June 30, 2017

Around the dial

We start this week at Vote for Bob Crane, aka The Bob Crane Show Reloaded, where Carol's podcast commemorates the 39th anniversary of Bob Crane's murder by putting his life (and death) in proper perspective.

Honoring the anniversary of another untimely death, The Twilight Zone Vortex discusses the legacy of Rod Serling 42 years after his death. Is it really possible that he and Bob Crane died only three years apart?

Silver Scenes gives us the background to something that I wasn't aware of until fairly recently: the Hugh O'Brian Youth Leadership Foundation, which emerged from a meeting between the star of Wyatt Earp and the legendary humanitarian Dr. Albert Schweitzer.

Comfort TV begins summer by traveling around America through one classic television show representing each state. I'll really be interested to see what David does when he gets to Minnesota (he's going in alpha order) - I'm pretty sure I know which show it'll be, but best to be patient and find out.

Plenty of episode reviews this week: Some Polish American Guy looks at the season two episode "BJ and the Witch" from BJ and the Bear; The Horn Section watches Love That Bob's "Bob and the Ravishing Realtor" and sees a series starting to run out of steam; and Fire Breathing Dimetrodon Time follows The Six Million Dollar Man episode "The Deadly Test";

The Broadcast Archives at the University of Maryland links to an article that looks at the uncertain future for Tumblr and concludes that "There’s No Money in Internet Culture." Hell, I could have told them that.

Martin Grams reviews a couple of books that touch very much on what we talk about; William Fox and the Fox Film Corporation by Merrill T. McCord offers the definitive rundown on the silent movie history of Fox, while David Krell's Our Bums: The Brooklyn Dodgers in History, Memory and Popular Culture is right up my alley, intertwining the team's history with events in popular culture.

They're both going to be at this year's Mid Atlantic Nostalgia Convention, and I got my tickets in the mail from Martin yesterday. Do yourself a favor and check out the website; it's a great idea for a quick vacation! TV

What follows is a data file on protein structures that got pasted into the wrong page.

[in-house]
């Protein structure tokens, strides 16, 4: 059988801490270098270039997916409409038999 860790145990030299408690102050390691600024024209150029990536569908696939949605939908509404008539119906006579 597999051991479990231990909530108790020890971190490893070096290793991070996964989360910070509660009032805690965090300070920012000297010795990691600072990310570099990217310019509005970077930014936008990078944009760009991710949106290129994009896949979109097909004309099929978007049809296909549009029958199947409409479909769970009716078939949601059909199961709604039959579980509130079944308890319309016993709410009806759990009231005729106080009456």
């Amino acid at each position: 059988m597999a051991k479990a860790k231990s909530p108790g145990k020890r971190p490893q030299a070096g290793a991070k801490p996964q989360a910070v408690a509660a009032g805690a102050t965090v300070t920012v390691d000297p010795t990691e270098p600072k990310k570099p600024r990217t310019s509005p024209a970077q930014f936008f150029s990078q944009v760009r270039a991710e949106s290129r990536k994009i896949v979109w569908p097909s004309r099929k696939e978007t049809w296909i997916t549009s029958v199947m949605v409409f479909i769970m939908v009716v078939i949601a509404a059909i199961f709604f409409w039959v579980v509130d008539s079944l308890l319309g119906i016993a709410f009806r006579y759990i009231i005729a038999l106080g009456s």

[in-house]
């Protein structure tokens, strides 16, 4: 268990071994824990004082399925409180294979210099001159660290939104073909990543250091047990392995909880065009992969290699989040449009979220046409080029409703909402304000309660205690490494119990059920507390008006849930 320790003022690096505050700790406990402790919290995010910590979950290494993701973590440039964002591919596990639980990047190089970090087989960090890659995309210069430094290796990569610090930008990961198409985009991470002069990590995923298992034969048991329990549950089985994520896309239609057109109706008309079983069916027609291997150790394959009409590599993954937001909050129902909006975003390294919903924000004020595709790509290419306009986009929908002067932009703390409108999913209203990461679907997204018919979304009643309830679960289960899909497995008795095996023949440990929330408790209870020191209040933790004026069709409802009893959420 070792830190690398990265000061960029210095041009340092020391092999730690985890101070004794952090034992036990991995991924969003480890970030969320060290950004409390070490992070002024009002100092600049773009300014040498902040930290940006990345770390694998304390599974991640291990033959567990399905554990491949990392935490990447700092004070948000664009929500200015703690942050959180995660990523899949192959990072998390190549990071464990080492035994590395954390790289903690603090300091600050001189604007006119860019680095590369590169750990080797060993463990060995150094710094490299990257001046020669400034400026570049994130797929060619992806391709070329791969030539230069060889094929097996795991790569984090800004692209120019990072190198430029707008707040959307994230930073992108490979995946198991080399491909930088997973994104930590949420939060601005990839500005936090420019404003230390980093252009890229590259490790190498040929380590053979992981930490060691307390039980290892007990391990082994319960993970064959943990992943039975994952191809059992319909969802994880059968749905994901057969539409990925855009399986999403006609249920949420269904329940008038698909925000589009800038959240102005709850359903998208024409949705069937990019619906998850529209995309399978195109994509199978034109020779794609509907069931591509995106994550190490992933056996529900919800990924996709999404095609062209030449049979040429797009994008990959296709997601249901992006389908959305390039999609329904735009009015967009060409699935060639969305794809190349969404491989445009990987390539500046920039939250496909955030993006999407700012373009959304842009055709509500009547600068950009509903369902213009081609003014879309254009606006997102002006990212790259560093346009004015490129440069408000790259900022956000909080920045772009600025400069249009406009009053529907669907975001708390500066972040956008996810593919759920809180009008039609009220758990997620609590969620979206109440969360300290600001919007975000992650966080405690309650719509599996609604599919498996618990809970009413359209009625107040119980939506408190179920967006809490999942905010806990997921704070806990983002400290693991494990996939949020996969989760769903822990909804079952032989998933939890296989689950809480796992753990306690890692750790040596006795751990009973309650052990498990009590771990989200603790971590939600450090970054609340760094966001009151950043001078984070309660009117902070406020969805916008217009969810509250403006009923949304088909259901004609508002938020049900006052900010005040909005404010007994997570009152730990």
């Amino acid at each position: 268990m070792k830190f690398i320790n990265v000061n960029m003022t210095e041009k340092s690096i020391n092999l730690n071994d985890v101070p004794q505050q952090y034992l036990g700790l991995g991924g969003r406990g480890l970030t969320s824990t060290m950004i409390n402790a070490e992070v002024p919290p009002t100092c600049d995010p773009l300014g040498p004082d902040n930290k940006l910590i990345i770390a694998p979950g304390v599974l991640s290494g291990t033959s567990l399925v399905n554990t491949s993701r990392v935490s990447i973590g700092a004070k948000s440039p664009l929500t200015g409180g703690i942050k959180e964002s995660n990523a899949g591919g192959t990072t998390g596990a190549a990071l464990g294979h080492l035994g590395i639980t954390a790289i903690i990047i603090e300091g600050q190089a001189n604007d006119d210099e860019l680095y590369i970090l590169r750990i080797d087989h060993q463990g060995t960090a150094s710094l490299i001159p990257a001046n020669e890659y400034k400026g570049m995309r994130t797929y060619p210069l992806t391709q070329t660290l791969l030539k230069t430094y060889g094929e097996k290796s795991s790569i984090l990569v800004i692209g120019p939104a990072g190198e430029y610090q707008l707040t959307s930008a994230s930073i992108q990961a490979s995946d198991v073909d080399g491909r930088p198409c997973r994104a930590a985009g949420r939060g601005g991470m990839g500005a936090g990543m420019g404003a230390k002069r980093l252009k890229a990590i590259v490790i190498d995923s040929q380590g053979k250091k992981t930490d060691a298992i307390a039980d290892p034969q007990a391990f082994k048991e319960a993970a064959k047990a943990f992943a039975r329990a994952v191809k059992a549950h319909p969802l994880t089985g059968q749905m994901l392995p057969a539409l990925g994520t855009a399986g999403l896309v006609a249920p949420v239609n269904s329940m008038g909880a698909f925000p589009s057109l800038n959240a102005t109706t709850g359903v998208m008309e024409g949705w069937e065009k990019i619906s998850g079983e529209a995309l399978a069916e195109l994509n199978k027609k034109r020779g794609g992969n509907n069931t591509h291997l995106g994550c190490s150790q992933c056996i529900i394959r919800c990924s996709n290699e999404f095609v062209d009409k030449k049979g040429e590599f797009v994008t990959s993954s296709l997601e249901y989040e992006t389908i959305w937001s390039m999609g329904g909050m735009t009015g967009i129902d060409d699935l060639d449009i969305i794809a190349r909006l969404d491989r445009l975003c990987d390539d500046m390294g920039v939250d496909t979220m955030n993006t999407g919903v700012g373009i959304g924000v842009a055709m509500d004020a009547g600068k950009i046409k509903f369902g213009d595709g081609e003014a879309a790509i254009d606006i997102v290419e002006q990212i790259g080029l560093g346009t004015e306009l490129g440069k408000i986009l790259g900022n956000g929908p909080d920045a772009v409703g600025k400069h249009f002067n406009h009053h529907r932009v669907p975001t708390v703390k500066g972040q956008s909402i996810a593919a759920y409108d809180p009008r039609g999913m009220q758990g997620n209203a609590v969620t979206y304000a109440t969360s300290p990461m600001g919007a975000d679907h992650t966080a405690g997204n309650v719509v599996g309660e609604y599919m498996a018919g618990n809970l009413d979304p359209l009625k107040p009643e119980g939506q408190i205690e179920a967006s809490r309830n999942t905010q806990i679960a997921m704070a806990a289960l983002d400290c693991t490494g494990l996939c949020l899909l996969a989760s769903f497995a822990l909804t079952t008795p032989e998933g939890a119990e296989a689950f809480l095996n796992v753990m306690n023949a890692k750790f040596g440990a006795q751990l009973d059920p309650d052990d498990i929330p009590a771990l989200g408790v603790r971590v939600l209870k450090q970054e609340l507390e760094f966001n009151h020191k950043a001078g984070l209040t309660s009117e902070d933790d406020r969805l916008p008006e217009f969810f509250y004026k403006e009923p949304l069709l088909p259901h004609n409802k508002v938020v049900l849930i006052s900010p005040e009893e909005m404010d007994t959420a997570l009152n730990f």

1. Yeah, Minnesota is kind of a no-brainer for classic TV - although there was that other series set in Frostbite Falls...

    1. You know, that might actually be a more accurate depiction of us Minnesotans... Although there are a couple of episodes of Route 66 set in Minneapolis that give a wonderful look at the early 60s city, so much of which doesn't exist anymore. But then, Minneapolis isn't Minnesota, not by a long shot!

  2. The Minnesota pick is likely a no-brainer, though LITTLE HOUSE ON THE PRAIRIE actually ran longer and could conceivably be picked.

    In addition to the classic David mentioned, I'd be tempted to give some love to the truly bizarre GET A LIFE.

    Oh, and thanks for the shoutout!

    1. Did I even know that Get a Life was set in Minnesota? I'm not sure I did. I know some people think Police Squad! might have been set here, due to a reference to Wisconsin being across the border, but I still think it's more likely set in Chicago.

      The Nicollet Mall, the main pedestrian avenue in downtown Minneapolis (home of the stores seen in the MTM montage, most of which are now closed) has been under construction for the last three years. It's supposed to be "Substantially complete" in November. The latest images they're using are pictures of MTM tossing a hard hat in the air with the caption "We're Going to Make it After All." I'll still believe it when I see it.

    2. Police Squad! was set in The City.
      One of the things that ZAZ was spoofing here was the way that TV series were always set in sort of "generic" locales, that could be anywhere in the USA.
      Remember that the sign in front of the police station said "The Police Station". I think they also had The Hospital, among other places.
      It was this kind of thinking that led to sitcom towns having names like Springfield or Mayfield or any number of other "nowhere" names that could have been anywhere.
      Similarly, dramas with urban or suburban settings were notoriously nonspecific about geographic details; I've been looking at Highway Patrol lately, and those cops could be in almost any state in the union - which was the whole idea.

  3. Thanks, Mitchell. Serling and Crane did in fact die only three years apart-I thought Crane died before Serling, actually. If anyone is interested there are several segments floating around on YouTube from Serling's 1961 interview on the Bob Crane Show where they discuss the TZ episode "The Shelter" and various other Red Scare era topics.

    1. Great info - thanks, Brian; I'll check that out!

  4. I had a grandson graduate from high school in the small Northern Michigan town of Oscoda, Michigan a couple of years ago. On the graduation program was a long list of organizations who provided scholarship funds for deserving students. It was a delight to see Hugh O'Brian's organization listed among them. Glad Hugh lives on through this effort.


Thanks for writing! Drive safely!